Earlier this week, countries around the world celebrated Data Privacy Day, Some called it Data Protection Day and others simply Privacy Day. It was filled with public statements about privacy. What can we learn from what people wrote on Privacy Day?
What follows is what I discovered by Googling “data privacy day” and clicking “News.” Briefly, the news is not good. (Disclosure: Google brought back 717,000,000 results for data privacy day news; I didn’t read all of them.)
The first articles to come up were about how you, the user, could protect your privacy. They had titles like “5 ways to be a bit safer this Data Privacy Day,” and “6 Facebook security mistakes to fix on Data Privacy Day.” This theme, that you can do something to improve your privacy, was in many other articles on the list. Many also had titles starting with a number. This approach is good, but I suspect it won’t reach a lot of major issues which require more than user self-improvement.
The Fortunes of Facebook
Facebook made news by announcing, among other things, how they were increasing your privacy by releasing its Off-Facebook Activity tool.
As Facebook said, “Other businesses send us information about your activity on their sites and we use that information to show you ads that are relevant to you. Now you can see a summary of that information and clear it from your account if you want to.”
Hmmm, what kind of information was that? Well, on Monday, the Electronic Frontier Foundation reported that the Ring doorbell app had been sending information from Android devices to Facebook. Researchers have also reported that menstrual tracking apps were sharing sensitive information with Facebook.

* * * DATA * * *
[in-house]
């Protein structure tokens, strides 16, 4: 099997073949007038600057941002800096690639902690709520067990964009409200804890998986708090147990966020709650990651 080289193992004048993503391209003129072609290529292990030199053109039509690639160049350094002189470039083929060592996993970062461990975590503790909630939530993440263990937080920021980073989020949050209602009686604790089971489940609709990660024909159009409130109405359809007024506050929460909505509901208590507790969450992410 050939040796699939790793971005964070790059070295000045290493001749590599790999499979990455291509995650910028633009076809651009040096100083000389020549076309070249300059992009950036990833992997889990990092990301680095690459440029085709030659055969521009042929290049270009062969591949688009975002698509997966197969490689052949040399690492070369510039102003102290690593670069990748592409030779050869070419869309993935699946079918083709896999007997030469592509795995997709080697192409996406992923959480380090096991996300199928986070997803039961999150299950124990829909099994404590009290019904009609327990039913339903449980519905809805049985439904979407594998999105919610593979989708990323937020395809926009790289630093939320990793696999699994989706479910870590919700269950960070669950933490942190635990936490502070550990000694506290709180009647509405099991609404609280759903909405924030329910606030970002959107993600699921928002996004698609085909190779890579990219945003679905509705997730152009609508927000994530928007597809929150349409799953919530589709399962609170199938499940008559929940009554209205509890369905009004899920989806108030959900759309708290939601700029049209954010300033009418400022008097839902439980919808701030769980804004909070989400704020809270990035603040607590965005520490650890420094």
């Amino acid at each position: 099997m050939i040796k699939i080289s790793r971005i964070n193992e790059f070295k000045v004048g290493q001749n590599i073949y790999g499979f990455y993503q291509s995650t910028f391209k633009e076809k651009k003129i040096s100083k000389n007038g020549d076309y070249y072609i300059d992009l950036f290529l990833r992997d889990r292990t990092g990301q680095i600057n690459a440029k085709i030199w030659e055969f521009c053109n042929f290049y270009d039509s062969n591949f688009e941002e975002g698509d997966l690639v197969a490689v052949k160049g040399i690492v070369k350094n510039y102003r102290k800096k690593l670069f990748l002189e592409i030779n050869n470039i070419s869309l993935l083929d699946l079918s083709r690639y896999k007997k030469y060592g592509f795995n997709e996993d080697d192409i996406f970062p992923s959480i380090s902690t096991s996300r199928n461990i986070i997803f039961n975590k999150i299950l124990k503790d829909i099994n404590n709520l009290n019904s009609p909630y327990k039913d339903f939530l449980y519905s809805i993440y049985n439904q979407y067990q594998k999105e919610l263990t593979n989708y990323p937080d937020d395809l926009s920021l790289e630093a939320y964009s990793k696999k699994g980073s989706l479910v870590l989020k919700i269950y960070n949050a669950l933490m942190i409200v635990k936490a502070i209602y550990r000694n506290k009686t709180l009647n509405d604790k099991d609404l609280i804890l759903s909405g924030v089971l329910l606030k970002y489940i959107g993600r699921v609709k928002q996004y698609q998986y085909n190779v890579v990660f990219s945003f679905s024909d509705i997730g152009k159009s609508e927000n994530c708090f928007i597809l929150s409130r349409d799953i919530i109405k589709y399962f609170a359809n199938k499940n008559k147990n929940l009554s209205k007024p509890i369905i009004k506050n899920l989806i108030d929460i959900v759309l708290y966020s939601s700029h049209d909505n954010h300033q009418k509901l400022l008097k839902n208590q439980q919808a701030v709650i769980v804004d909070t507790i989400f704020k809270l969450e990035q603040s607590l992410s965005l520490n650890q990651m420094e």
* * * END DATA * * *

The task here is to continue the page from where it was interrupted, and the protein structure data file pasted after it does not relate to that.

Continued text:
It’s nice to know there’s now a tool to see the information about us. I also know that only a fraction of the people whose information is collected will bother checking on it, so how much are these checking apps really worth?
Data Privacy Day was also when a Houston judge put a temporary restraining order on the release of the Off-Facebook Activity tool because the tool could cause evidence to be changed or deleted in the case of a woman alleging that she was lured into sex trafficking via Facebook.
Privacy vs. Security
It became evident after reading several articles that the distinction between privacy and security is not clear. Advice in “Own your privacy on National Data Privacy Day,” included:
- thinking before clicking on links in email and text messages
- making sure your anti-virus software and apps are up to date
- protecting your passwords
- using two-step verification
Several other articles also did not make the distinction between general data security and data privacy.
The confusion could be due to how the National Cyber Security Alliance (NCSA) mixes security and privacy. The NCSA is the official sponsor of Data Privacy Day. It’s StaySafeOnline.org site features many activities dedicated to privacy. It also has a section for protecting businesses that mostly features security recommendations which get quoted by others as part of Privacy Day.
The most confusing thing about the NCSA, however, is this: While it is advocating protecting your privacy it is also, arguably, violating it. According to Privacy News Online, there is a Hotjar tracking script on every page of StaySafeOnline.org. Hotjar uses these scripts to compile click, move and scroll heatmaps. It also recreates each user’s viewing session, showing where and when they scrolled, where they moved their mouse, what they hovered over, etc.
One of the tools on StaySafeOnline is a list of how you can check your privacy on many social media and other cites. As Privacy News Online points out, “Someone using this tool on the Stay Safe Online website to “update their privacy settings”, would actually be helping Hotjar build a profile of information about themselves. It would include the sites they shop on, the email service they use, the type of mobile device they have, how they listen to music, share photos and videos, the ride share services they use, their favorite search engines, social networks, web browsers and more.”
In the end, my brief survey of Data Privacy Day convinced me that the state of privacy today is confused, and often ironic.